RIM: a bioeconomic model for integrated weed management of Lolium rigidum in Western Australia

David Pannell, V. Stewart, A. Bennett, M. Monjardino, C. Schmidt, Stephen Powles

Research output: Contribution to journalArticlepeer-review

114 Citations (Scopus)


The RIM (resistance and integrated management) model is presented. RIM represents a wide diversity of herbicide and non-herbicide options for management of Australia's most important crop weed, Lolium rigidum, in the context of the non-irrigated extensive farming system of southern Australia. Enterprise choices in the model include cereals, lupins, canola and three types of pastures for grazing by sheep. Users of RIM may specify the enterprise sequence and any feasible combination of the 35 weed treatment options each year over 10 or 20 years. Weed treatment options include selective herbicides (11), non-selective herbicides (5), non-chemical treatments (16) and user-defined treatments (3). The model represents weed and seed bank population dynamics, weed-crop competition, weed treatment impacts (including phytotoxicity), agronomic details, and financial details. Economic and biological model results are presented for scenarios with differing levels of availability of selective herbicides and different rotational sequences. (C) 2003 Elsevier Ltd. All rights reserved.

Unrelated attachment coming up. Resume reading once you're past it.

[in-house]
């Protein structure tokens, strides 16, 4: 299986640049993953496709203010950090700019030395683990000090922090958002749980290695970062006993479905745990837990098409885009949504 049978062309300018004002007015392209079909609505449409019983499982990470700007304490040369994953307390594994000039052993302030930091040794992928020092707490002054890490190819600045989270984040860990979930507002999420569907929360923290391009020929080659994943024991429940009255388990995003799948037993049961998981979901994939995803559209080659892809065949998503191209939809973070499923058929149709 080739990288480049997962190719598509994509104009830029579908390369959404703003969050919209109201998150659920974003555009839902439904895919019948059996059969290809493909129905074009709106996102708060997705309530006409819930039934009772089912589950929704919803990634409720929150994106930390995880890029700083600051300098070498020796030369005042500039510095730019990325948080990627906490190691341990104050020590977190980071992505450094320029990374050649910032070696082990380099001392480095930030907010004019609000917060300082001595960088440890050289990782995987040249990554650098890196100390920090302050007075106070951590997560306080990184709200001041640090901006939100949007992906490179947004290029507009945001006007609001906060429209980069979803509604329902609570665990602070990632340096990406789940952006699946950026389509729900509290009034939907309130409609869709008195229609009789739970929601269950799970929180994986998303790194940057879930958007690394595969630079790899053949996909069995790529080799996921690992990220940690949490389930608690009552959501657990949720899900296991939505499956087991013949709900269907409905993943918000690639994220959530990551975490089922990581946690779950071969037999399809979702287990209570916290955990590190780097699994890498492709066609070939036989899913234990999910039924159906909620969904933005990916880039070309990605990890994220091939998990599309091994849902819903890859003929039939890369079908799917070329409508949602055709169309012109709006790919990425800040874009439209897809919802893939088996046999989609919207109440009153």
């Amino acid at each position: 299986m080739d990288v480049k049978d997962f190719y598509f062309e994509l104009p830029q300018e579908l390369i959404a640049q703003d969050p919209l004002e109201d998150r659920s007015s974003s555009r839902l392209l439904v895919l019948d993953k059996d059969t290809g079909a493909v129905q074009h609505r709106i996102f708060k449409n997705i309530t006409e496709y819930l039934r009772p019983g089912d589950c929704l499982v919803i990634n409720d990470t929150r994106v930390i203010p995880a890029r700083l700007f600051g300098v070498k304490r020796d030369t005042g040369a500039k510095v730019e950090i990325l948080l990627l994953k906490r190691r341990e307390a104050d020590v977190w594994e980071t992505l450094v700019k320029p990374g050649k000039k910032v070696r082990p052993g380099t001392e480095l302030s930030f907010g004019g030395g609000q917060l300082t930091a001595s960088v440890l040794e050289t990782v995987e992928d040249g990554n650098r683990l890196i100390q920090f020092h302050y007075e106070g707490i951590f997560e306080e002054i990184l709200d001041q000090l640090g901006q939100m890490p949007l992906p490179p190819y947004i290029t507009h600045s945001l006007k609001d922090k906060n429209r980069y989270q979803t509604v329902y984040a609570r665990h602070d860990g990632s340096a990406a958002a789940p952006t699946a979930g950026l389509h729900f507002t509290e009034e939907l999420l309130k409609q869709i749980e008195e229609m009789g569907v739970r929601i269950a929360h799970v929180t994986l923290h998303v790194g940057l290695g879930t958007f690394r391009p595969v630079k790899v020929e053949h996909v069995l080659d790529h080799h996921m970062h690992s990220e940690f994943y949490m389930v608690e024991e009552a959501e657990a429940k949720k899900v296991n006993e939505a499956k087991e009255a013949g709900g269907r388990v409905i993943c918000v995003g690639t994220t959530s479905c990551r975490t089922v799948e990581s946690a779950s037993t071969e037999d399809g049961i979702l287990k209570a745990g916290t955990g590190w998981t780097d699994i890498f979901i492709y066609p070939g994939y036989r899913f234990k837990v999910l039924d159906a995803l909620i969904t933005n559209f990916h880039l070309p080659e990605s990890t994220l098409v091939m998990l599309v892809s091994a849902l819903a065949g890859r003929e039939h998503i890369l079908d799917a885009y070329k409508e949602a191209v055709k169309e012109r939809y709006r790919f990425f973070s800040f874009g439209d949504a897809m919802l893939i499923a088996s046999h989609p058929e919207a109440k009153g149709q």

Original languageEnglish
Pages (from-to)305-325
JournalAgricultural Systems
Issue number3
Publication statusPublished - 2004


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